Innate immune system

innate immunityinnateinnate immune responseinnate immuneinnate immune cellsnatural immunityinnate immune defensecellular immune systemhost evasioninnate immune responses
The innate immune system is one of the two main immunity strategies found in vertebrates (the other being the adaptive immune system).wikipedia
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Adaptive immune system

adaptive immunityadaptive immune responseadaptive
The innate immune system is one of the two main immunity strategies found in vertebrates (the other being the adaptive immune system).
The acquired immune system is one of the two main immunity strategies found in vertebrates (the other being the innate immune system).

Lysozyme

LYZmuramidaselysozymes
Lysozyme, also known as muramidase or N-acetylmuramide glycanhydrolase, is an antimicrobial enzyme produced by animals that forms part of the innate immune system.

Pattern recognition receptor

pattern recognition receptorspattern recognition receptors (PRRs)(PRRs)
These cells present receptors contained on the surface or within the cell, named pattern recognition receptors (PRRs), which recognize molecules that are broadly shared by pathogens but distinguishable from host molecules, collectively referred to as pathogen-associated molecular patterns (PAMPs).
Pattern recognition receptors (PRRs) play a crucial role in the proper function of the innate immune system.

Inflammation

inflammatoryinflammatory responseinflamed
Inflammation is one of the first responses of the immune system to infection or irritation.
Inflammation is a generic response, and therefore it is considered as a mechanism of innate immunity, as compared to adaptive immunity, which is specific for each pathogen.

Macrophage

macrophagesM2 macrophagesTissue macrophages
The process of acute inflammation is initiated by cells already present in all tissues, mainly resident macrophages, dendritic cells, histiocytes, Kupffer cells, and mast cells. The innate leukocytes include: Natural killer cells, mast cells, eosinophils, basophils; and the phagocytic cells include macrophages, neutrophils, and dendritic cells, and function within the immune system by identifying and eliminating pathogens that might cause infection.
Besides phagocytosis, they play a critical role in nonspecific defense (innate immunity) and also help initiate specific defense mechanisms (adaptive immunity) by recruiting other immune cells such as lymphocytes.

Complement system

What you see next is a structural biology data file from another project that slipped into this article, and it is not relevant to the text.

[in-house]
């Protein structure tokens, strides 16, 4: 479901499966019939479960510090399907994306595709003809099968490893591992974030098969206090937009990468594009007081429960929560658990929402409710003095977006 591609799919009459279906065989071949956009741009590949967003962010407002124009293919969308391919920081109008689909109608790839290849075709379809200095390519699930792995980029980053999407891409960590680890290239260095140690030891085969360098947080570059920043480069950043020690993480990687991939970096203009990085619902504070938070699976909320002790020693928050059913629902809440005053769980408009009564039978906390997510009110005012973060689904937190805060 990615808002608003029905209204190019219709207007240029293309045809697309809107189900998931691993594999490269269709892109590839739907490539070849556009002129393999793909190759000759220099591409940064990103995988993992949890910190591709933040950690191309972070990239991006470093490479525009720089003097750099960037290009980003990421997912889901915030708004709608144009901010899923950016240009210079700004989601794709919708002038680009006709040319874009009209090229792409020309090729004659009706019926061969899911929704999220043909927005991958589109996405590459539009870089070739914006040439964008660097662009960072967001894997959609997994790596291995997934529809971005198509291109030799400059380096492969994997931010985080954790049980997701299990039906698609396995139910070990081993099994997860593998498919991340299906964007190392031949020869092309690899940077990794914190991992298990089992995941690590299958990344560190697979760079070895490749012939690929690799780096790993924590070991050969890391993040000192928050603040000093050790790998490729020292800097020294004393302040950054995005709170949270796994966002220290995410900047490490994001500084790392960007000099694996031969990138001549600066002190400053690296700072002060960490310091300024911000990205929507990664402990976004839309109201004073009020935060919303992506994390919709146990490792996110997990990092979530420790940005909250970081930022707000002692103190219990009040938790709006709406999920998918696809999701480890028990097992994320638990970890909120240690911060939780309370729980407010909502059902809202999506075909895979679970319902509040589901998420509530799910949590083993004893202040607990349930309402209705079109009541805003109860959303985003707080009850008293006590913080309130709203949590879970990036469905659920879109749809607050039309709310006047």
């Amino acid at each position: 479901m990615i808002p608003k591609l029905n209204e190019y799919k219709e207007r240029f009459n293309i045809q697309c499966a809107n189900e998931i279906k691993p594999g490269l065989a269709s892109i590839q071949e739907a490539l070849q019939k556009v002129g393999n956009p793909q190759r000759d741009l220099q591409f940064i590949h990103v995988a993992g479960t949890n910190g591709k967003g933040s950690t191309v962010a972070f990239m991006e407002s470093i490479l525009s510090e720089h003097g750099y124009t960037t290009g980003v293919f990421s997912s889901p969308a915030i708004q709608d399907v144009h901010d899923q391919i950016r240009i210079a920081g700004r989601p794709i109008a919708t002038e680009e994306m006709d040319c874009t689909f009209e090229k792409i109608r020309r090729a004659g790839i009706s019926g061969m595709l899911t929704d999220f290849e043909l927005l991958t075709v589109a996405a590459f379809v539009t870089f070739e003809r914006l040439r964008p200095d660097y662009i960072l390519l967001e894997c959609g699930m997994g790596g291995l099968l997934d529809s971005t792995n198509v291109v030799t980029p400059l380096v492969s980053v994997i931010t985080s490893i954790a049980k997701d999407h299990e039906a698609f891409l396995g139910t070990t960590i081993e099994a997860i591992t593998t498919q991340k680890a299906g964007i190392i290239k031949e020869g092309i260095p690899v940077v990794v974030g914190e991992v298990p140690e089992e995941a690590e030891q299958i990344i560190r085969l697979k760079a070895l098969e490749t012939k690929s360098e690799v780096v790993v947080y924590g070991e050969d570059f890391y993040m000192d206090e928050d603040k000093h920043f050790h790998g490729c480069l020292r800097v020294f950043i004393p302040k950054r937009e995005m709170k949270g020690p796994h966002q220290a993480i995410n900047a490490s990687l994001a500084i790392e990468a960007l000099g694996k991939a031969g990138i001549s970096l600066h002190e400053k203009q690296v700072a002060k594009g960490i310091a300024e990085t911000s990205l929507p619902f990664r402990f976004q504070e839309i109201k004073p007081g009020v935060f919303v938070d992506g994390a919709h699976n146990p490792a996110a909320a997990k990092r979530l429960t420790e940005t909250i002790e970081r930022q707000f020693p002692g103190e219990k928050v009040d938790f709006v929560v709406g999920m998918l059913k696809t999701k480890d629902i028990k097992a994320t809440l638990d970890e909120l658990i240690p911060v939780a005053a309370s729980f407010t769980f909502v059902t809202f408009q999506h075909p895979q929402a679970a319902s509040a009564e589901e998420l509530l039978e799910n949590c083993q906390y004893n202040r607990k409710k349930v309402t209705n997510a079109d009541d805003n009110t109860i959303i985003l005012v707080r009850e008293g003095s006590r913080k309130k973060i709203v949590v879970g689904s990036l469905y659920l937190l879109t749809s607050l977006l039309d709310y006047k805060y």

complementcomplement cascadecomplement activation
The complement system, as discussed above, is a biochemical cascade of the immune system that helps clear pathogens from an organism, and exists in most forms of life.
It is part of the innate immune system, which is not adaptable and does not change during an individual's lifetime.

Natural killer cell

NK cellsnatural killer cellsNK cell
The innate leukocytes include: Natural killer cells, mast cells, eosinophils, basophils; and the phagocytic cells include macrophages, neutrophils, and dendritic cells, and function within the immune system by identifying and eliminating pathogens that might cause infection.
Natural killer cells, or NK cells, are a type of cytotoxic lymphocyte critical to the innate immune system.

Neutrophil

neutrophilsneutrophil granulocyteneutrophilic
The innate leukocytes include: Natural killer cells, mast cells, eosinophils, basophils; and the phagocytic cells include macrophages, neutrophils, and dendritic cells, and function within the immune system by identifying and eliminating pathogens that might cause infection.
They form an essential part of the innate immune system.

Mast cell

mast cellsanaphylactic degranulationMast cell disease
The process of acute inflammation is initiated by cells already present in all tissues, mainly resident macrophages, dendritic cells, histiocytes, Kupffer cells, and mast cells. The innate leukocytes include: Natural killer cells, mast cells, eosinophils, basophils; and the phagocytic cells include macrophages, neutrophils, and dendritic cells, and function within the immune system by identifying and eliminating pathogens that might cause infection.
Several lines of evidence suggest that mast cells may have a fairly fundamental role in innate immunity: They are capable of elaborating a vast array of important cytokines and other inflammatory mediators such as TNFa; they express multiple "pattern recognition receptors" thought to be involved in recognizing broad classes of pathogens; and mice without mast cells seem to be much more susceptible to a variety of infections.

Phagocytosis

phagocyticphagocytosedphagocytose
By helping to remove dead cells preceding growth and development of new healthy cells, phagocytosis is an important part of the healing process following tissue injury.